Interpretation at Indiana State Parks
History of Indiana State Parks
- Natural History
- Woodland Culture
- Native Americans
- Conflicts & Wars
- The Beginnings of Indiana State Parks
- New Deal
- Recreation Demonstration Areas
- Baby Boom and Beyond
Naturalists in 1941
An important guiding principle for Richard Lieber was that each park should have a nature guide program. Indiana was among the pioneers of providing interpretive services to the public. Indiana’s first nature guide, Lucy Pitschler began in 1923 at McCormick’s Creek as a volunteer naturalist through the Nature Study Club of Indianapolis. Her work marked the beginning of interpretive services in Indiana State Parks.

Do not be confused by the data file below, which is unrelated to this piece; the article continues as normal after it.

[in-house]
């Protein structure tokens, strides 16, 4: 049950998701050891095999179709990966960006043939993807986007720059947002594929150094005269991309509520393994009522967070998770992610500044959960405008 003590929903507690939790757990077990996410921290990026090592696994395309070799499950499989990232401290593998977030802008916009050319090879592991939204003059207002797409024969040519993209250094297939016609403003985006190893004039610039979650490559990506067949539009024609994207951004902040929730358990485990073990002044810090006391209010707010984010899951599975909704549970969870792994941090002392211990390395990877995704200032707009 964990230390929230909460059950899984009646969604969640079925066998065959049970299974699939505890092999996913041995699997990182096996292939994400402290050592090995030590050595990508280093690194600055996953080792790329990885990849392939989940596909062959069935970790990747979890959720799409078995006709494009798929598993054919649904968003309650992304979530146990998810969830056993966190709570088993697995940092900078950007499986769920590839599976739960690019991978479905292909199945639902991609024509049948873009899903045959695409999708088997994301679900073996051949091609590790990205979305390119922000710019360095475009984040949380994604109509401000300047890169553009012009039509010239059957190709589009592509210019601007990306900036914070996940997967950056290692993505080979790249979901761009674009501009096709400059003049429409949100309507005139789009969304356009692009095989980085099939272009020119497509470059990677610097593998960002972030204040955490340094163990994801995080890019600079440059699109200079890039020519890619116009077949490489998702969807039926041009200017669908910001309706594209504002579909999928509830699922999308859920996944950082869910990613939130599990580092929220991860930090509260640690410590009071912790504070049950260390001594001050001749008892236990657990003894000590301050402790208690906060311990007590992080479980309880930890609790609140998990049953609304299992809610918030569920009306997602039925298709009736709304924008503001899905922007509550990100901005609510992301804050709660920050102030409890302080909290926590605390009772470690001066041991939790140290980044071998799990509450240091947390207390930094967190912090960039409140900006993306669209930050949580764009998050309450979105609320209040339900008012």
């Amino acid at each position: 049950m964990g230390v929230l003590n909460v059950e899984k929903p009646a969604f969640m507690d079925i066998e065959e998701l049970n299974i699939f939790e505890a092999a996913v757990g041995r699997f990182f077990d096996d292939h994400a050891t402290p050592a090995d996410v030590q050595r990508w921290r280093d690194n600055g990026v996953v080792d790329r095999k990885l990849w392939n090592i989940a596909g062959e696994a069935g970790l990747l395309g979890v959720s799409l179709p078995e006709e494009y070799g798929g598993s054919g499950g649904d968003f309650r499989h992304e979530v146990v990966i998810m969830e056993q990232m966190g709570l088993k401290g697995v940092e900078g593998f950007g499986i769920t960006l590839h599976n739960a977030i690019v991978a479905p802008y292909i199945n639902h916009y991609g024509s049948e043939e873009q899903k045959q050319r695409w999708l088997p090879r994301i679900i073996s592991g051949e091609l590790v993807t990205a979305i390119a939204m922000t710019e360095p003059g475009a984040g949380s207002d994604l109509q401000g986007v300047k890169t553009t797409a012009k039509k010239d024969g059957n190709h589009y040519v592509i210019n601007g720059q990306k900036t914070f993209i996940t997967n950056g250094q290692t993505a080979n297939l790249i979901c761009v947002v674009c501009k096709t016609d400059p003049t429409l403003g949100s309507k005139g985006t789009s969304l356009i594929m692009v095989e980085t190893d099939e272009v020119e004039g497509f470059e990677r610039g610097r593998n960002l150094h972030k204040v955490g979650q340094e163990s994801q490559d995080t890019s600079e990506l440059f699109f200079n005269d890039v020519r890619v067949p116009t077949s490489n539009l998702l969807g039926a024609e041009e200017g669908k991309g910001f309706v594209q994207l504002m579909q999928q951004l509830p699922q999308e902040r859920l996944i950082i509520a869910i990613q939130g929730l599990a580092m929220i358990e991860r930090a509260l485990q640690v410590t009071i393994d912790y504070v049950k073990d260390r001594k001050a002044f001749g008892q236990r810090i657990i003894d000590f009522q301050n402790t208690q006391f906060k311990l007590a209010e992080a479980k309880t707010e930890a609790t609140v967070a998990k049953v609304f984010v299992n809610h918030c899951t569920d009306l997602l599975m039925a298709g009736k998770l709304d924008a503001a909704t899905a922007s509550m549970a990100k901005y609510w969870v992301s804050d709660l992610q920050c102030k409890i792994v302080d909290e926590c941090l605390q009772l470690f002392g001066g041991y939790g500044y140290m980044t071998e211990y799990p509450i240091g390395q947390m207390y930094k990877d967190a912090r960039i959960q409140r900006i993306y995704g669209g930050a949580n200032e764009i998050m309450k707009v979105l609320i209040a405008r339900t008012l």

In 1927-28, the Department of Conservation began funding nature guides for the first time at McCormick's Creek, Turkey Run and Clifty Falls. Beginning in 1973, State Parks introduced full time naturalists. Six state parks had permanent naturalist positions (Clifty Falls, Brown County, Turkey Run, McCormick's Creek, Indiana Dunes and Pokagon). The division also hired a full-time chief naturalist.
Lieber strongly believed in interpretation, saying “Our parks and preserves are not mere picnicking places. They are rich storehouses of memories and reveries. They are guides and counsels to the weary and faltering spirit. They are bearers of wonderful tales to [they] who will listen; a solace to the aged and an inspiration to the young.”